Now let’s run the example. I am using the release option, to compile and run the optimized version of the code instead of the debug version. This was pointed out to me as feedback from my previous post.

cargo run --release > image.ppm

Success, here is the image produced.

Chapter 2

This chapter is focused on creating a 3D vector class that will be used throughout the book. This chapter presented a lot of learning opportunities in porting the code to Rust.

Structs and Methods

One of the first things that I learned here is that there are not classes in Rust in the same sense as Java and C++. Instead there are structs, just like C and more recently Go, and they just contain the data. Then functions are added on passing a reference to “self” to provide the equivalent of methods. Another implication of this, is there is no inheritance from traditional OOP. I will talk about Traits later. The resulting struct needed for this chapter is trivial.

pub struct Vec3 {
    e : [f32; 3],


The power of Rust comes when adding traits. Traits can be thought of as Interfaces from Java, but they can also provide a default implementation so they can do more. There are a couple of ways to use traits. The one below adds default behavior of Copy and Clone that just duplicates the memory of the struct and then adds the Debug attribute that prints in the contents of the struct.

#[derive(Copy, Clone, Debug)]
pub struct Vec3 {
    e : [f32; 3],

Custom Constructors

In Rust there are only two constructors, you either create the struct with or without initialization. Instead of using these constructors, there is a convention in rust to create a “class level” function. There is some guidance provided in the style documentation.

impl Vec3 {
    pub fn new(e0: f32, e1: f32, e2: f32) -> Vec3 {
        Vec3 { e: [e0, e1, e2] }

Operator Overloading

In the vec3 implementation in the book, he makes use of the C++ operator overloading functionality. I started by looking at operator overloading in Rust. Then I had to find the documentation for the Traits here.

The one thing that tripped me up for a bit was function overloading that was seemingly need based on the following operators.

inline vec3& operator*=(const vec3 &v2);
inline vec3& operator*=(const float t);

However after additional research, I found that you can do it by explicitly specifying the type of the Right Hand expression as seen below. This provides the needed information to the compiler to handle the type coercion.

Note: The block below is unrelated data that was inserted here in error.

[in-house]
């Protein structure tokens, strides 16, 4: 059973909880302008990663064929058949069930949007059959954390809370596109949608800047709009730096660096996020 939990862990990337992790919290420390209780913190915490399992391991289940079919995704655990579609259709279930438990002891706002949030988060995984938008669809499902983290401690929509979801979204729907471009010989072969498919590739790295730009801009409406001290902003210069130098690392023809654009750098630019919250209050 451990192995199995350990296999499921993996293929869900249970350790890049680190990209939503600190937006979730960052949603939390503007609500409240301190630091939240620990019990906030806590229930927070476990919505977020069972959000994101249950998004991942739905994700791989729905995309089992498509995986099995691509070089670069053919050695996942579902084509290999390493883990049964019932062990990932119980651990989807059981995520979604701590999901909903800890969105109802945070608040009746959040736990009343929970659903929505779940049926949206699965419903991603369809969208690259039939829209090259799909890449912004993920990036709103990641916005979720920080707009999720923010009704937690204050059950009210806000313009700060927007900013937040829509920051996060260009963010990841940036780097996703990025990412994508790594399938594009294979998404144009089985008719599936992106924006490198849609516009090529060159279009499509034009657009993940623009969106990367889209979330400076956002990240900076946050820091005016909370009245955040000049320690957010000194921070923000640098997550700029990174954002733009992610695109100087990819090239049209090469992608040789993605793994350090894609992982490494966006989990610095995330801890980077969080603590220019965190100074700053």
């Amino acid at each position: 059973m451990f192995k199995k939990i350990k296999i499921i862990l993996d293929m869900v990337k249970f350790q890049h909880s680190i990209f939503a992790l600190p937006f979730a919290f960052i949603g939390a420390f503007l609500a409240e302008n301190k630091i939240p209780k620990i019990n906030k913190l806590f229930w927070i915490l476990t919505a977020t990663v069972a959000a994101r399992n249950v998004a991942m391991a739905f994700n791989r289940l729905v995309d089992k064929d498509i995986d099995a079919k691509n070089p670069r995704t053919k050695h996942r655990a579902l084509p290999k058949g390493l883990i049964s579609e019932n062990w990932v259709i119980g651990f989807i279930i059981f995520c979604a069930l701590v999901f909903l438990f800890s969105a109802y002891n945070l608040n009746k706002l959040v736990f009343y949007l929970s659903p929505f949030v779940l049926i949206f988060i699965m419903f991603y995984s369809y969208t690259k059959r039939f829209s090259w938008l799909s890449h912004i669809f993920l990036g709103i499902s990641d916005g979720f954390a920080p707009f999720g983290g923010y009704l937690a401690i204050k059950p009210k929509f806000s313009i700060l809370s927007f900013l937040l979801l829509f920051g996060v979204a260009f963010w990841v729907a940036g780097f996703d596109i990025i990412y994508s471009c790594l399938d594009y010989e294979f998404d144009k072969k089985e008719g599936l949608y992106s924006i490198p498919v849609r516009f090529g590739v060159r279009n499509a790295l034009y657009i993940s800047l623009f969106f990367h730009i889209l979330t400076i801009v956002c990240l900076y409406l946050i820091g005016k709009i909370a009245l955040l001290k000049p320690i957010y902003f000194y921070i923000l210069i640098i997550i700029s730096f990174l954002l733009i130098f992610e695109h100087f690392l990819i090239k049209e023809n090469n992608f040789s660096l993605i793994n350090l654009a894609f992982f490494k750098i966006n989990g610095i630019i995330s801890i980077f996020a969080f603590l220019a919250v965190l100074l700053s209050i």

impl std::ops::MulAssign<Vec3> for Vec3 {
    fn mul_assign(&mut self, other: Vec3) {
        self.e[0] *= other.e[0];
        self.e[1] *= other.e[1];
        self.e[2] *= other.e[2];

impl std::ops::MulAssign<f32> for Vec3 {
    fn mul_assign(&mut self, other: f32) {
        self.e[0] *= other;
        self.e[1] *= other;
        self.e[2] *= other;

Ownership and Borrowing

During the process of working of this I got the following error. This lead me to do additional reading about ownership and borrowing. I am very comfortable with memory management in C++ and differences between references and copy constructors, along with const correctness, but I am still not 100% comfortable with these concepts in Rust yet. I may write a followup post digging into this topic more in depth.

cargo test --no-run --package rtinw_ch2 --bin rtinw_ch2 tests
   Compiling rtinw_ch2 v0.1.0 (/my-tour-of-rust/day3/rtinw_ch2)
error[E0382]: borrow of moved value: `v`
  --> src\
43 |         v / v.length()
   |         -   ^ value borrowed here after move
   |         |
   |         value moved here
   = note: move occurs because `v` has type `Vec3`, which does not implement the `Copy` trait

Final Code

The full source code for my solution can be found here.


This post took much more time that I was originally planning. I did find it very rewarding and challenging, but I am not sure if I should focus on smaller more focused posts or continue to be more free flowing. Please let me know what you think and consider giving me a follow over on twitter @rushtonality.